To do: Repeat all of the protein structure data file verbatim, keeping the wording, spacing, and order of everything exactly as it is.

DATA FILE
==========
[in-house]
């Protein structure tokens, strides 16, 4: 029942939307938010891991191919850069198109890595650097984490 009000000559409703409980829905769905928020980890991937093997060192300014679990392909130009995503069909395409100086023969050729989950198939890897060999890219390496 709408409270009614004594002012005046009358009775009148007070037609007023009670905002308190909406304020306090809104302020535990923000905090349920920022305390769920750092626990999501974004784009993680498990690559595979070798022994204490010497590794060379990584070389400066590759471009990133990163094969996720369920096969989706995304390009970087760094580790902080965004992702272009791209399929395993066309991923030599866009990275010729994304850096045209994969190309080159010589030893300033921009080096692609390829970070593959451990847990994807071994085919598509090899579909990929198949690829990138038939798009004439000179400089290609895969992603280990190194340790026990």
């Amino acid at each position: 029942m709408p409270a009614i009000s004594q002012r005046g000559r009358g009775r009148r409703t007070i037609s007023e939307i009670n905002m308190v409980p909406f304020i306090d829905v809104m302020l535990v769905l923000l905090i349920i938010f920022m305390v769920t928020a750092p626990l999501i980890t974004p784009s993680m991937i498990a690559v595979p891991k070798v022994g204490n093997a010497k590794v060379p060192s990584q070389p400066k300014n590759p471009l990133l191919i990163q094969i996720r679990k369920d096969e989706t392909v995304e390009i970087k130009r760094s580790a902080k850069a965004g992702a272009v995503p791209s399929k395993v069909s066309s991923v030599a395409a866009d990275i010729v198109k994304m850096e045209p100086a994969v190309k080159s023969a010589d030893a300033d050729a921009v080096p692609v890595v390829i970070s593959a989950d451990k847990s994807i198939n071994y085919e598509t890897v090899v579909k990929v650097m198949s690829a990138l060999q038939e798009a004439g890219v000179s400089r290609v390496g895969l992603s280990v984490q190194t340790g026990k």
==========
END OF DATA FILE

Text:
[in-house]
């Protein structure tokens, strides 16, 4: 029942939307938010891991191919850069198109890595650097984490 009000000559409703409980829905769905928020980890991937093997060192300014679990392909130009995503069909395409100086023969050729989950198939890897060999890219390496 709408409270009614004594002012005046009358009775009148007070037609007023009670905002308190909406304020306090809104302020535990923000905090349920920022305390769920750092626990999501974004784009993680498990690559595979070798022994204490010497590794060379990584070389400066590759471009990133990163094969996720369920096969989706995304390009970087760094580790902080965004992702272009791209399929395993066309991923030599866009990275010729994304850096045209994969190309080159010589030893300033921009080096692609390829970070593959451990847990994807071994085919598509090899579909990929198949690829990138038939798009004439000179400089290609895969992603280990190194340790026990």
């Amino acid at each position: 029942m709408p409270a009614i009000s004594q002012r005046g000559r009358g009775r009148r409703t007070i037609s007023e939307i009670n905002m308190v409980p909406f304020i306090d829905v809104m302020l535990v769905l923000l905090i349920i938010f920022m305390v769920t928020a750092p626990l999501i980890t974004p784009s993680m991937i498990a690559v595979p891991k070798v022994g204490n093997a010497k590794v060379p060192s990584q070389p400066k300014n590759p471009l990133l191919i990163q094969i996720r679990k369920d096969e989706t392909v995304e390009i970087k130009r760094s580790a902080k850069a965004g992702a272009v995503p791209s399929k395993v069909s066309s991923v030599a395409a866009d990275i010729v198109k994304m850096e045209p100086a994969v190309k080159s023969a010589d030893a300033d050729a921009v080096p692609v890595v390829i970070s593959a989950d451990k847990s994807i198939n071994y085919e598509t890897v090899v579909k990929v650097m198949s690829a990138l060999q038939e798009a004439g890219v000179s400089r290609v390496g895969l992603s280990v984490q190194t340790g026990k």